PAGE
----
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Axionic ripples in the sky

Renée Hložek, University of Toronto
Monday, October 24, 2022 - 4:00pm
PAA A-102

The CMB presents a unique probe of dark matter physics.  Ultra-light axions of mass around 10^{-22} eV are a promising dark matter candidate well motivated by high energy physics. While detection experiments hold great promise for axion detection, small-scale measurements from the cosmic microwave background (CMB) provide a window into the dark sector that is not probed by detector experiments.  Experiments like the Planck satellite allow us to constrain the axion contribution to the total dark content energy density over a wide range of masses. Future experiments will go even further.  The Simons Observatory (SO) is a new experiment being built on Cerro Toco in Chile, due to begin observations in the early 2020s. SO will measure the temperature and polarization anisotropy of the cosmic microwave background in six frequency bands: 27, 39, 93, 145, 225 and 280 GHz. The initial configuration of SO will have three small-aperture 0.5-m telescopes (SATs) and one large-aperture 6-m telescope (LAT), with a total of 60,000 cryogenic bolometers. I will highlight some of the current and proposed constraints on axions from the CMB and large scale structure, and present forecasts from upcoming CMB probes on ultralight axions.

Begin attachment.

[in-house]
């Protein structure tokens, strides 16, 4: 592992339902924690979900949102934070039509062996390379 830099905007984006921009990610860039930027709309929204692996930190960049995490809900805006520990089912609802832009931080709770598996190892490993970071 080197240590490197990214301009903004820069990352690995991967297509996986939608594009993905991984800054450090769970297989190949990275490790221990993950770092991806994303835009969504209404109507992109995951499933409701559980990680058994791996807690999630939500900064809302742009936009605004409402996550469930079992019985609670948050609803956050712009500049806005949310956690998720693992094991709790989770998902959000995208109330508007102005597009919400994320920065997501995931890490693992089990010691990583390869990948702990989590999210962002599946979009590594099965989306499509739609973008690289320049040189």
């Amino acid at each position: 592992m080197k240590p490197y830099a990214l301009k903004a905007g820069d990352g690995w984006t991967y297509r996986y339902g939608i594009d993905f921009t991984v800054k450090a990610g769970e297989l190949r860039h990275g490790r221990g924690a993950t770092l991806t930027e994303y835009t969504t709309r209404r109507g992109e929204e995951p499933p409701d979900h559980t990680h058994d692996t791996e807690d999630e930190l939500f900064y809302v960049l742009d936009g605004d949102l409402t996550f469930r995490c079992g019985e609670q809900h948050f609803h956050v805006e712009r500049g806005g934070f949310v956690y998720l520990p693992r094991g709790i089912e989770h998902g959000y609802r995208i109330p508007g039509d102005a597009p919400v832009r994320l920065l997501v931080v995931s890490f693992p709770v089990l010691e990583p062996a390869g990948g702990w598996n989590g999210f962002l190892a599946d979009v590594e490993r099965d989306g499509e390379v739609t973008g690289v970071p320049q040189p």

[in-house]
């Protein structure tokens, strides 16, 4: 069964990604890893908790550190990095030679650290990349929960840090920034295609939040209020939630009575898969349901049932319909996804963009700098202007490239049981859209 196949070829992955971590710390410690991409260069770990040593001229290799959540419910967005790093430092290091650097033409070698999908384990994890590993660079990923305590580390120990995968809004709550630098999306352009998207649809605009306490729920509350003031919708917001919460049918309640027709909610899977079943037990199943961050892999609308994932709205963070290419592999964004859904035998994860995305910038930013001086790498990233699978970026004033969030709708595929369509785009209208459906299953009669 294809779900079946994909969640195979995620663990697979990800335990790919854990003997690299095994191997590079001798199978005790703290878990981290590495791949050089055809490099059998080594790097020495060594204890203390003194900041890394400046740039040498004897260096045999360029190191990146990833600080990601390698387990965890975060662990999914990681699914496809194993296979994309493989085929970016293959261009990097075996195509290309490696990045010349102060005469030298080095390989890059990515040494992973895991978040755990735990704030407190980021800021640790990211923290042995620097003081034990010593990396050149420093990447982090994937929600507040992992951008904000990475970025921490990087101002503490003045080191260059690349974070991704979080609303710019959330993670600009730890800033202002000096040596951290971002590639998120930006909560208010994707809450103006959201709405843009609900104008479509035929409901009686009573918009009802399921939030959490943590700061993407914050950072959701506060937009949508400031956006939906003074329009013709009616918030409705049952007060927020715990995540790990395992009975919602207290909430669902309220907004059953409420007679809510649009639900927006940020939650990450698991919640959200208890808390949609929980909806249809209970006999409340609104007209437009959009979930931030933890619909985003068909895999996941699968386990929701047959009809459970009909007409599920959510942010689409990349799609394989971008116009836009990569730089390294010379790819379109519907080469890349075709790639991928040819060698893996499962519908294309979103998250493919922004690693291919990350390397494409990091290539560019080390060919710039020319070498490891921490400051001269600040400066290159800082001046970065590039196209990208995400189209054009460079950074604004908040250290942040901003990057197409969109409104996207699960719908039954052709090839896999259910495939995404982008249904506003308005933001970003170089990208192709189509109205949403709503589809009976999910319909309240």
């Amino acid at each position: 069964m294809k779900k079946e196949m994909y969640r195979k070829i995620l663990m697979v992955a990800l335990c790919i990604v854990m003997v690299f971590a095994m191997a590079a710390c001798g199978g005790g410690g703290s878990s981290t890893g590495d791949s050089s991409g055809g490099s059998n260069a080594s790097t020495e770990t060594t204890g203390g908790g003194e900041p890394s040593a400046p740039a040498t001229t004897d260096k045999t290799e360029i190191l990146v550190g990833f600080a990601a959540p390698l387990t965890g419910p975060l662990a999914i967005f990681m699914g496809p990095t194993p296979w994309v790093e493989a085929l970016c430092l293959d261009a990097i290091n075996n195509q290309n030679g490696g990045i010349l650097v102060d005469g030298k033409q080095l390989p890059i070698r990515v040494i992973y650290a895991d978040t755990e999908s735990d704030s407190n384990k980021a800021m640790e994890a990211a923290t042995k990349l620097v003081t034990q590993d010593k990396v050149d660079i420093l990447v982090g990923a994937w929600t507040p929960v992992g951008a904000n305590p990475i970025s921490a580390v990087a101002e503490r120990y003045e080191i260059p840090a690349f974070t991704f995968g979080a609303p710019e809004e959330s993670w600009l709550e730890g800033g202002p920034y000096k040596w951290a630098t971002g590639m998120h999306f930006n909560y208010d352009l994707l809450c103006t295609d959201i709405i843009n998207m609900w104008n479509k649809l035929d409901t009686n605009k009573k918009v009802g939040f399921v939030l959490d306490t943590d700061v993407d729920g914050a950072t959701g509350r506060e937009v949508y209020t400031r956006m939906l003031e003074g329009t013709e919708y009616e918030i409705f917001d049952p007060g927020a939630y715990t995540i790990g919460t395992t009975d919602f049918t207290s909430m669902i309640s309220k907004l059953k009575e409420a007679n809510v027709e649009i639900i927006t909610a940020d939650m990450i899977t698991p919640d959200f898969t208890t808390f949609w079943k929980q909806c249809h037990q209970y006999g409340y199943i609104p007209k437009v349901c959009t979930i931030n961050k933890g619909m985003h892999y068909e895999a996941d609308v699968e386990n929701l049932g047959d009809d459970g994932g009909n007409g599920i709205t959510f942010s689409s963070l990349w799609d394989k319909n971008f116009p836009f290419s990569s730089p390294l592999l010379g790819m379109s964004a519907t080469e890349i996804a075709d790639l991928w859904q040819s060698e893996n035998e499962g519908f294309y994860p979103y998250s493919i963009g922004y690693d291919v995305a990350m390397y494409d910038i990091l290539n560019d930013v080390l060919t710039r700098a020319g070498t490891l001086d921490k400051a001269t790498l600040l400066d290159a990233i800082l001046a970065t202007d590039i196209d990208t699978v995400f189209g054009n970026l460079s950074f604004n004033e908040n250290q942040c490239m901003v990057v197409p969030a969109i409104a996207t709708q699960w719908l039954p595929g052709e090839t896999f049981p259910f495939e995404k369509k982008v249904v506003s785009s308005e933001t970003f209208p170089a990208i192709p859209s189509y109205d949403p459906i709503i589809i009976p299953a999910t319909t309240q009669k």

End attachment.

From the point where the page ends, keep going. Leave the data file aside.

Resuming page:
Video recording (UW only)